Rob W. Roberts, Plaintiff-appellant v. Sabine State Bank & Trust Co., Defendant-appellee, 226 F.3d 374 (5th Cir. 2000)Annotate this Case
Appeal from the United States District Court for the Western District of Louisiana
Before KING, Chief Judge, PARKER, Circuit Judge, and KAZEN, District Judge.1
KAZEN, District Judge:
Rob Roberts ("Roberts") appeals the District Court's dismissal with prejudice of his original complaint filed against Sabine State Bank & Trust Company ("Sabine"). In that original complaint, Roberts alleged that Sabine violated Roberts' rights under the Right to Financial Privacy Act ("RFPA"), 12 U.S.C. § 3401 et. seq., by releasing Robert's financial records without first receiving a certificate from the Government that the Government had complied with the RFPA provisions as is required by 12 U.S.C. § 3403(b). Thatsection states that " [a] financial institution shall not release the financial records of a customer until the Government authority seeking such records certifies in writing to the financial institution that it has complied with the applicable provisions of this chapter."
Defendant Sabine filed a Fed. R. Civ. P. 12(b) (6) motion to dismiss which was converted to a Fed. R. Civ. P. 56 motion for summary judgment. The essence of Sabine's motion was that the financial records were released pursuant to a subpoena issued under Rule of Courts-Martial 703(e) (2) (B), triggering the exception in 12 U.S.C. § 3413(e). That section provides: " [n]othing in this chapter shall apply when financial records are sought by a Government authority under the Federal Rules of Civil or Criminal Procedure or comparable rules of other courts in connection with litigation to which the Government authority and the customer are parties."
Here, the District Court affirmed a Magistrate Judge's Report and Recommendation, which concluded that the subpoena issued by the trial counsel (prosecutor) in the course of the court-martial against Roberts was issued "under a rule of the kind referenced in § 3413(e)."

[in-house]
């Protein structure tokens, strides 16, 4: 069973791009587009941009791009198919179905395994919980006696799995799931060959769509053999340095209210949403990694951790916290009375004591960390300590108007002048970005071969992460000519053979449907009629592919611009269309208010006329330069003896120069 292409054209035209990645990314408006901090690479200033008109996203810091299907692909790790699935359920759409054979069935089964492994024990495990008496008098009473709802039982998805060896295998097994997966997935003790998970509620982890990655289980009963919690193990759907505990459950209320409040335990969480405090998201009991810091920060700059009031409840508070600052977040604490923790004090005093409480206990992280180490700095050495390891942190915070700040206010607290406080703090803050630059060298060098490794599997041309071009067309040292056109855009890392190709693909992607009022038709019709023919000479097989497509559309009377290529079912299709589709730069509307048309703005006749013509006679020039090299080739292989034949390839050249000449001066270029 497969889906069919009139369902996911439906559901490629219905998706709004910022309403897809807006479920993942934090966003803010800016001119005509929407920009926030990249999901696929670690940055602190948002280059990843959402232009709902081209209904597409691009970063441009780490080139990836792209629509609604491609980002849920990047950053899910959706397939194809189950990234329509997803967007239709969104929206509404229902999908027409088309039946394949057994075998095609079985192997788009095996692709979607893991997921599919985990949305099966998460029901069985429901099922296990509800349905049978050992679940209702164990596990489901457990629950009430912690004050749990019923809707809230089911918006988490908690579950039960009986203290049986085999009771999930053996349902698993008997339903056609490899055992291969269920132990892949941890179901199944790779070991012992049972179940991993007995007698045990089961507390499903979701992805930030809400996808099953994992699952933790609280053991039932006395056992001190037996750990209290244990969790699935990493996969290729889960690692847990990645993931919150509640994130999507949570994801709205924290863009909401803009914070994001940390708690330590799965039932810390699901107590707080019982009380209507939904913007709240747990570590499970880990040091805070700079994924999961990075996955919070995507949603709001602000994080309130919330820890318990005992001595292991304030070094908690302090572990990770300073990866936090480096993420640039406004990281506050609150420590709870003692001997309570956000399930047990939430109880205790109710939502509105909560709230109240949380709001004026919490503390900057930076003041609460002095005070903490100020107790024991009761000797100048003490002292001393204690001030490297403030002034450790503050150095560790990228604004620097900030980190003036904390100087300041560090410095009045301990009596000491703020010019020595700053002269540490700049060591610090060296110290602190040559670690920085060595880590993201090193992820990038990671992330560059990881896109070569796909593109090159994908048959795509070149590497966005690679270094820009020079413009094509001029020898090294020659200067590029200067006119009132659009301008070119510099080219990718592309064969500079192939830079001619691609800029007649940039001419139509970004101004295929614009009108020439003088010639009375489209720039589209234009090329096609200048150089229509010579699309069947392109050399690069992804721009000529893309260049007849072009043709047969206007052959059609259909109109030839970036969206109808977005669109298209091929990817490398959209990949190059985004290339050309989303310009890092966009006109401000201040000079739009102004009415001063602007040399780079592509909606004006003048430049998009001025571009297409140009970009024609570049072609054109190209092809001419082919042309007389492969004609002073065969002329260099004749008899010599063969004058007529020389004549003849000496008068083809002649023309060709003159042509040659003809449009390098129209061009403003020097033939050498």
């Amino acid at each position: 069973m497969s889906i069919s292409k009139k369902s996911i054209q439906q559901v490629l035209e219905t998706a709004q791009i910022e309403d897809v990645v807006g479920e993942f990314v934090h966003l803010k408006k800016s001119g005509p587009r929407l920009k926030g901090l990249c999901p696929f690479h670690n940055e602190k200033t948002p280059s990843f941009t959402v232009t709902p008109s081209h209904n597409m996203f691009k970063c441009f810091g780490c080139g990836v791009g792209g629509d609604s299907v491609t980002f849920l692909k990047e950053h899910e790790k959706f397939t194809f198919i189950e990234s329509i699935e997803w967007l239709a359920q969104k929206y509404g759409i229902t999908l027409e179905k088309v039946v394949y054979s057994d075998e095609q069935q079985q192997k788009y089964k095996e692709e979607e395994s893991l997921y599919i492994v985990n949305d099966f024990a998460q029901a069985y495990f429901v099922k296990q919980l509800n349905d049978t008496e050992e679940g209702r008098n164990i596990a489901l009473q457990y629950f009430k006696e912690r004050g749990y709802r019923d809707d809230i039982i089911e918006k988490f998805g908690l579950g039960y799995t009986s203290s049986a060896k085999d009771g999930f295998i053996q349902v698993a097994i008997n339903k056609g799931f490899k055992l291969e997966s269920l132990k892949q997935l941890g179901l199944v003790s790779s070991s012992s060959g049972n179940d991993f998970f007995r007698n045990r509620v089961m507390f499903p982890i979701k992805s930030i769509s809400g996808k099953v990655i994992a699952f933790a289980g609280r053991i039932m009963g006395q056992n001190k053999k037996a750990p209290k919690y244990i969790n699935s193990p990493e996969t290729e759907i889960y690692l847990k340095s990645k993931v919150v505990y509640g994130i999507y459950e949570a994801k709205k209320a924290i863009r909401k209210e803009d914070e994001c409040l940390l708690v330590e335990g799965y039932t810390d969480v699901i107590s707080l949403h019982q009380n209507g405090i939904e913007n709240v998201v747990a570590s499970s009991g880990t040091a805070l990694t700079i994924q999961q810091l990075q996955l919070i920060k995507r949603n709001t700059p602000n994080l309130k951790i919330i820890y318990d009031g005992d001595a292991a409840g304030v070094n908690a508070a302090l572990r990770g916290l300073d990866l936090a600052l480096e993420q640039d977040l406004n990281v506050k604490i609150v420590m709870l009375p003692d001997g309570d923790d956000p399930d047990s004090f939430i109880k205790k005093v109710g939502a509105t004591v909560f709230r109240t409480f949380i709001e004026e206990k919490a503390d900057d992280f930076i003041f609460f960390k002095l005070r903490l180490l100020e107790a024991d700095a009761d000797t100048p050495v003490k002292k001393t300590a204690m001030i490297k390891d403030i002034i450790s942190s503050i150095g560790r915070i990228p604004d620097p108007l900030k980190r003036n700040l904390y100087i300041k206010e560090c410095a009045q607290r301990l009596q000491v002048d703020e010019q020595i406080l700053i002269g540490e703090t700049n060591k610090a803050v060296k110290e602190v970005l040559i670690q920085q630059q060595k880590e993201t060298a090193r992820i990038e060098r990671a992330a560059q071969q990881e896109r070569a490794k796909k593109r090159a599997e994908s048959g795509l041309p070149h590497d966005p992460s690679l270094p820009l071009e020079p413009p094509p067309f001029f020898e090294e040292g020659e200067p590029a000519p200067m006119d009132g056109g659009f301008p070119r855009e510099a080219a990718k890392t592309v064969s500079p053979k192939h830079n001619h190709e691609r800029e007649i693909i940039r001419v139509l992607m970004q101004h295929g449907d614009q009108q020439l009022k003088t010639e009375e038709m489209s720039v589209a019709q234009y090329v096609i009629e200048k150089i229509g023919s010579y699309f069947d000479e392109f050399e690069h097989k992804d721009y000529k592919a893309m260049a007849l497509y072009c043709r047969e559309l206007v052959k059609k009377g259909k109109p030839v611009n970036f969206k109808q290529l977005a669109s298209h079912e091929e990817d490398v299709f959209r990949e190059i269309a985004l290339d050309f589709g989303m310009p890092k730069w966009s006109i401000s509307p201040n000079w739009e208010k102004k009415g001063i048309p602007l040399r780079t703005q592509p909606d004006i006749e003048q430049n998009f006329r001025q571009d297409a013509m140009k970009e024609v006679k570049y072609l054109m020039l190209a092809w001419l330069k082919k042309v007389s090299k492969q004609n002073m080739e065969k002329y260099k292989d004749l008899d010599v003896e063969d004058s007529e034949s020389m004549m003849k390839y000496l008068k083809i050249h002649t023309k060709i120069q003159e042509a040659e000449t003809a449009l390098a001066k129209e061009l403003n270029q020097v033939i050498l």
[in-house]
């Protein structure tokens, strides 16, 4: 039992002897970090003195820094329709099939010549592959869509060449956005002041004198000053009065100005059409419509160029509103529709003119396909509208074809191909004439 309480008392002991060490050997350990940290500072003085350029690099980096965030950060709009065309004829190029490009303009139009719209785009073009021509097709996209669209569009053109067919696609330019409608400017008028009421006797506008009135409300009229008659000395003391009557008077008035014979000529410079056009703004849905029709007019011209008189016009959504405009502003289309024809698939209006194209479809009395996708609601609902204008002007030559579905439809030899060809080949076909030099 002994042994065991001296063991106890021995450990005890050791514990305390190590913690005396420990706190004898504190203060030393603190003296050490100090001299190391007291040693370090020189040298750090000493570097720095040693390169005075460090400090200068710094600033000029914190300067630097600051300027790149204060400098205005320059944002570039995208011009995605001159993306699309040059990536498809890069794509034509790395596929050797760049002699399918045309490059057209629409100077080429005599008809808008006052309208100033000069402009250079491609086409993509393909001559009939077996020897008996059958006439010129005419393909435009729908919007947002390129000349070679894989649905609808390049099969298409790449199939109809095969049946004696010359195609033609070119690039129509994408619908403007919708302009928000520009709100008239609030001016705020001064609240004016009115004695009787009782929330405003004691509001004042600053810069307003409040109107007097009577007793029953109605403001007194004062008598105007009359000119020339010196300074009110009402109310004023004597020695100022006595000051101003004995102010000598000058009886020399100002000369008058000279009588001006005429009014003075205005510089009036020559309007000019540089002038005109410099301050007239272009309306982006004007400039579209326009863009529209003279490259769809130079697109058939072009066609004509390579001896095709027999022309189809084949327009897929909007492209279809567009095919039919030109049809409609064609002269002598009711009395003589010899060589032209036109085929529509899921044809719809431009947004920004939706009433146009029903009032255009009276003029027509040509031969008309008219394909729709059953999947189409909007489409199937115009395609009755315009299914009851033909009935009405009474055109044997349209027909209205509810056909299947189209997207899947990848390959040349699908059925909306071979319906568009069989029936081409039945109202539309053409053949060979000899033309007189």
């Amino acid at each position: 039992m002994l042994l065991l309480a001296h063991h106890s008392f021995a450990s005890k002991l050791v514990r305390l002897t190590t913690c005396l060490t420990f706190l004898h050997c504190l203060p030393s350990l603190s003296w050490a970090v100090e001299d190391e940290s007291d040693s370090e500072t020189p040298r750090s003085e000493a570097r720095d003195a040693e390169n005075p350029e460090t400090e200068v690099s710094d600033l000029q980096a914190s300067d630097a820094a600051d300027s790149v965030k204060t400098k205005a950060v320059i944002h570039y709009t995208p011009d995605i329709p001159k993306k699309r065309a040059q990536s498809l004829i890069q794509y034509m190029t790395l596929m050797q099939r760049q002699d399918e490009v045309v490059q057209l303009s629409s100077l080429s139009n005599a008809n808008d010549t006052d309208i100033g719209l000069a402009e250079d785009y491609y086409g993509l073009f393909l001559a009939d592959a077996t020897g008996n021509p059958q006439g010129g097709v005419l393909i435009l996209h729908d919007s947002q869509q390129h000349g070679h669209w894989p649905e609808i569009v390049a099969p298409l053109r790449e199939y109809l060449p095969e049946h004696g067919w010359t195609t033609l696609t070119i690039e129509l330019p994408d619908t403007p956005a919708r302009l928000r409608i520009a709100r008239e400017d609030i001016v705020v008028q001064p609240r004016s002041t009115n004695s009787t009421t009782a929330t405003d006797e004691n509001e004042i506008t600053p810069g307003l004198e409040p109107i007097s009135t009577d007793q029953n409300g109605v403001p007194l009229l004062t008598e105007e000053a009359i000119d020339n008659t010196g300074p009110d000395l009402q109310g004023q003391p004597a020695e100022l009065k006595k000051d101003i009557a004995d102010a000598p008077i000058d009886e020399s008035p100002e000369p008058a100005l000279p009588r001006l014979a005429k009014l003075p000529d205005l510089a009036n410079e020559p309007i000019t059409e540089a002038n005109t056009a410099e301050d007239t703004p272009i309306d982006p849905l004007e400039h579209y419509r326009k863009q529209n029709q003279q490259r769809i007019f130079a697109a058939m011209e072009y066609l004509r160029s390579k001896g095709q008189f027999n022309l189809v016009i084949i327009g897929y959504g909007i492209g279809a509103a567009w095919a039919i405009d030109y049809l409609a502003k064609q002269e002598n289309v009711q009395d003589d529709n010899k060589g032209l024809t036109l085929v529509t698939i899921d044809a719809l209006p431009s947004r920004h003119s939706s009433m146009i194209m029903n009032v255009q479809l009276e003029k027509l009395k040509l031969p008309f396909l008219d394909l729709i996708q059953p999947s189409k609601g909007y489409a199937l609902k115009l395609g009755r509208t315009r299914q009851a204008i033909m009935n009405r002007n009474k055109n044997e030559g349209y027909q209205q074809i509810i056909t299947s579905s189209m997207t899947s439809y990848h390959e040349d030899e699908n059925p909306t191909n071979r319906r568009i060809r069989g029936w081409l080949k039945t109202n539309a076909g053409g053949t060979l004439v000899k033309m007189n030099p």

Appellant Roberts asserts that R.C.M. § 703(e) (2) (B) is not "comparable" to Fed. R. Crim. P. 17(c) because it does not have the notice and opportunity to challenge requirements contained in that rule. We disagree. The language in the two rules is very similar, and there is case law to support the view that R.C.M. § 703(e) (2) (B) was modeled after federal criminal procedural rules. In Flowers v. First Hawaiian Bank, 85 F. Supp. 2d 993, 995 (D. Haw. 2000), the district court noted that according to 10 U.S.C. § 836(a) "the UCMJ applies the 'principles of law and the rules of evidence generally recognized in the trial of criminal cases in the United States district courts [.]'" The Flowers court held that the UCMJ applied "comparable rules" to the federal rules referred to in RFPA § 3413(e). More importantly, 10 U.S.C. § 846 states that " [p]rocess issued in court-martial cases ... to compel the production of other evidence shall be similar to that which courts of the United States having criminal jurisdiction may lawfully issue."